Milwaukee is Wisconsin’s largest city, and one of the biggest urban areas in the American Midwest. A culturally diverse city, Milwaukee takes its name from the indigenous Algonquian language and means ‘pleasant land’. Strongly influenced by waves of German immigration during the 19th century, the city is famous for its smoked meats and locally brewed beers, with the latter tradition giving its name to the city’s baseball team, the Brewers. The city benefits from being just the right size: large enough to boast a wealth of things to do, but not overwhelmingly big in the way the country’s largest cities could be said to be.
But what are the best things to do when exploring Milwaukee? What are the city’s most iconic things? Join us at City Tours MKE as we explore some of Milwaukee’s most iconic attractions. And if you find that we’ve piqued your interest, check out our very own Iconic Milwaukee Tour, which gives you the inside story on many of the best things MKE has to offer.
The Milwaukee RiverWalk
The Milwaukee RiverWalk stretches along the Milwaukee River from the Historic Third Ward to Caesar’s Park near Brady Street. This river walkway was developed in the 90s to give Milwaukeeans and visitors the opportunity to while away pleasant hours by the water’s edge. The RiverWalk runs to around 3 miles and makes for an excellent way to explore the city. Take in the art and sculptures that line the route and admire some of the 16 bridges that cross the Milwaukee River, before stopping at a riverside cafe or brewpub for refreshments. You can also look out for ‘The Bronze Fonz’, a statue depicting Arthur Fonzarelli, from the TV series Happy Days, one of the city’s most famous fictional inhabitants.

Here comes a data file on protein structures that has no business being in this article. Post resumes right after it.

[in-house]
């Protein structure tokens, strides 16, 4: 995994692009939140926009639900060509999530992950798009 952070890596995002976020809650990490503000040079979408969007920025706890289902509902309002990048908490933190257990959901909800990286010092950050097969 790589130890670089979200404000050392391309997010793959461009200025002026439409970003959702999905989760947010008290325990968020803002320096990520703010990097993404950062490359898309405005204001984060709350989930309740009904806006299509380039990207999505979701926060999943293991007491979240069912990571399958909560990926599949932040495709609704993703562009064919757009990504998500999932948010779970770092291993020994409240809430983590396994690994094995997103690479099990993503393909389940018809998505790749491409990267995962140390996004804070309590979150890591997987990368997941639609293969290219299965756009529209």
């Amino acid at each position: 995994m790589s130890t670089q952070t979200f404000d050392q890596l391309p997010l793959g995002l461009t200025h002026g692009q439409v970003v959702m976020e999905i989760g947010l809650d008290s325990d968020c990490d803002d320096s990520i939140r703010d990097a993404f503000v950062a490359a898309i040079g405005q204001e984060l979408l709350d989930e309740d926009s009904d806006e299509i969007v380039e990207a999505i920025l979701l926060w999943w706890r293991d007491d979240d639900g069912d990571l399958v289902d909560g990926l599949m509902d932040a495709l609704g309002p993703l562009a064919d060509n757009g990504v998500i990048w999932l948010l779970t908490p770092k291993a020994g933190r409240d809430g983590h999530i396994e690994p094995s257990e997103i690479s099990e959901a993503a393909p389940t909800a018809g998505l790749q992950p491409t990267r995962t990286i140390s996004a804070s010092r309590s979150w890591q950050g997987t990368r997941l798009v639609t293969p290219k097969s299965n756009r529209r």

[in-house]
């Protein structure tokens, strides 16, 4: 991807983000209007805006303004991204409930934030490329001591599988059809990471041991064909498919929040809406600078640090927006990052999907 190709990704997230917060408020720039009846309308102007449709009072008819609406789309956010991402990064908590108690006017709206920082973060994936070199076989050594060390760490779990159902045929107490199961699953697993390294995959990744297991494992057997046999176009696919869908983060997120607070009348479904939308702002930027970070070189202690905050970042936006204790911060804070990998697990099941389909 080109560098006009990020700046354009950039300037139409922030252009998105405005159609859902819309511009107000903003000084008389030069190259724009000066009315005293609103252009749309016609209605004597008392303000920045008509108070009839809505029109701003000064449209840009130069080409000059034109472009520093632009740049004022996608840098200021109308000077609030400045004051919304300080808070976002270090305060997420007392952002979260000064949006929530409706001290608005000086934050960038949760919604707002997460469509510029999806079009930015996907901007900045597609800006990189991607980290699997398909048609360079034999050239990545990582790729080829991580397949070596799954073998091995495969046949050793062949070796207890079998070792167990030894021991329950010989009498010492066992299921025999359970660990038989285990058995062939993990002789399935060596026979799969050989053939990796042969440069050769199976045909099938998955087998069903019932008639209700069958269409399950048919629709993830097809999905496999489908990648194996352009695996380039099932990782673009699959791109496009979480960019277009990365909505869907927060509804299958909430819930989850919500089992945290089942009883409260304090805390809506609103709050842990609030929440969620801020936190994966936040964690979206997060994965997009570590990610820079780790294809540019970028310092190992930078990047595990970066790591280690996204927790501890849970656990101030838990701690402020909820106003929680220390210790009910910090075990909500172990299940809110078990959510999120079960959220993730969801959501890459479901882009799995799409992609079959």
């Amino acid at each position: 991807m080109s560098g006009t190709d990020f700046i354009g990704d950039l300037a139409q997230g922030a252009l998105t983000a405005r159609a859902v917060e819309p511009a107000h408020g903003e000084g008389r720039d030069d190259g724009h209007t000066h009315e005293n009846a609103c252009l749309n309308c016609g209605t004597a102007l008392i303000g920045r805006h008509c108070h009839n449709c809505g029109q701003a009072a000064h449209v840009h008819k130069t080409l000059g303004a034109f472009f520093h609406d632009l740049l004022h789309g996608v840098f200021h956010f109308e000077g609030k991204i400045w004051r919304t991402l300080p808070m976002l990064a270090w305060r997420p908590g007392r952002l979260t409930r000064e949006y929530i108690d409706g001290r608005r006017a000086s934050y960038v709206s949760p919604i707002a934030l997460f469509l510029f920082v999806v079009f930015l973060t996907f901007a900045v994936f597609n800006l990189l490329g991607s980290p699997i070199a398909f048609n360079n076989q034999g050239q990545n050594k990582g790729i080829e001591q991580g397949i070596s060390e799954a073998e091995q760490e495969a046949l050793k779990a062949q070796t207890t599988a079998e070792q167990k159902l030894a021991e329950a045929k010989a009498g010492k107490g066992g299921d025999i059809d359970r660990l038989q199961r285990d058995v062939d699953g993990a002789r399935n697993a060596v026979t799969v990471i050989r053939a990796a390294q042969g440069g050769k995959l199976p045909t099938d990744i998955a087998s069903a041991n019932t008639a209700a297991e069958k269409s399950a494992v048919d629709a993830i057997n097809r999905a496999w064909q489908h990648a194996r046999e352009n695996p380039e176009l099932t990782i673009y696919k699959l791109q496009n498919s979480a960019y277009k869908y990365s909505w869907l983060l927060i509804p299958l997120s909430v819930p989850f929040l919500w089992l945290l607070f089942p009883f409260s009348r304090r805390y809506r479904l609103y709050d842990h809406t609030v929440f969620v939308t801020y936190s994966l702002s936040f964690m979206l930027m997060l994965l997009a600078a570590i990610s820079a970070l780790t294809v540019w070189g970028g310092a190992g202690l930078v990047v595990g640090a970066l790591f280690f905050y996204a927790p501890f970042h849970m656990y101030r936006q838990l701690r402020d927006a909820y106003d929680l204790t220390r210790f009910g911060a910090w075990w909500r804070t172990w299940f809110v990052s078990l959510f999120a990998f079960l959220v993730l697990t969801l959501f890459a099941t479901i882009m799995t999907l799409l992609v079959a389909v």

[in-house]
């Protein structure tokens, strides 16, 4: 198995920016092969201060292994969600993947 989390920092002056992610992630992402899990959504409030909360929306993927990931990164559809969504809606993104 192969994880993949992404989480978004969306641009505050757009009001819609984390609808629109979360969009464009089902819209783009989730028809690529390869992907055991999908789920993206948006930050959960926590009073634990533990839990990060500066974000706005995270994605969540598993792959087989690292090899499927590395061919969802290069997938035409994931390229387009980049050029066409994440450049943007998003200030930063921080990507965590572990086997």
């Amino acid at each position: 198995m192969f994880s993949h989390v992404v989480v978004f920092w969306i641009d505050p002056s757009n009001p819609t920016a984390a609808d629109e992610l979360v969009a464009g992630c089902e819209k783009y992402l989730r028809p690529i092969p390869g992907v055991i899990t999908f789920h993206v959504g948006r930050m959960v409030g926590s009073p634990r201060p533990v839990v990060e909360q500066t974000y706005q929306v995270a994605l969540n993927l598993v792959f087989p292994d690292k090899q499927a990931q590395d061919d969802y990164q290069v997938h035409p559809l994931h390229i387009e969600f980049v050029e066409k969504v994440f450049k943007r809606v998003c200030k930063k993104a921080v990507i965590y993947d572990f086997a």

Milwaukee Art Museum
The Milwaukee Art Museum is unquestionably one of the city’s most iconic sites. Santiago Calatrava’s Quadracci Pavillion is the flagship building of the three entwined sites that house the museum’s collections of over 25,000 works of art. Inspired by the wings of a bird, Calatrava’s design features an enormous brise-soleil: two great fans rise from the building and each day (weather permitting) they open to protect the site from the sun. This combination of cutting-edge architecture and kinetic sculpture is a must-see for visitors to Milwaukee. Within the museum, you will find works from legendary modern artists, such as Picasso, Kandinsky, Rothko, Toulouse-Lautrec, and Degas.
Milwaukee has long been renowned for its festivals. The most iconic of all these events has to be Summerfest, which held the Guinness World Record for the largest music festival in the world for many years, with the festival welcoming an astounding 900,000 music fans annually. Previous headliners include music icons like Paul Simon, Whitney Houston, Prince, Pearl Jam, Dolly Parton, and The Rolling Stones. Elsewhere, the city hosts festivals that celebrate its cultural diversity, with food, music, beer, and fine wine being served up at Oktoberfest, Irish Fest, Festa Italiana, and Polish Fest. Be sure to check the city’s listings before your visit and join the party atmosphere if you can.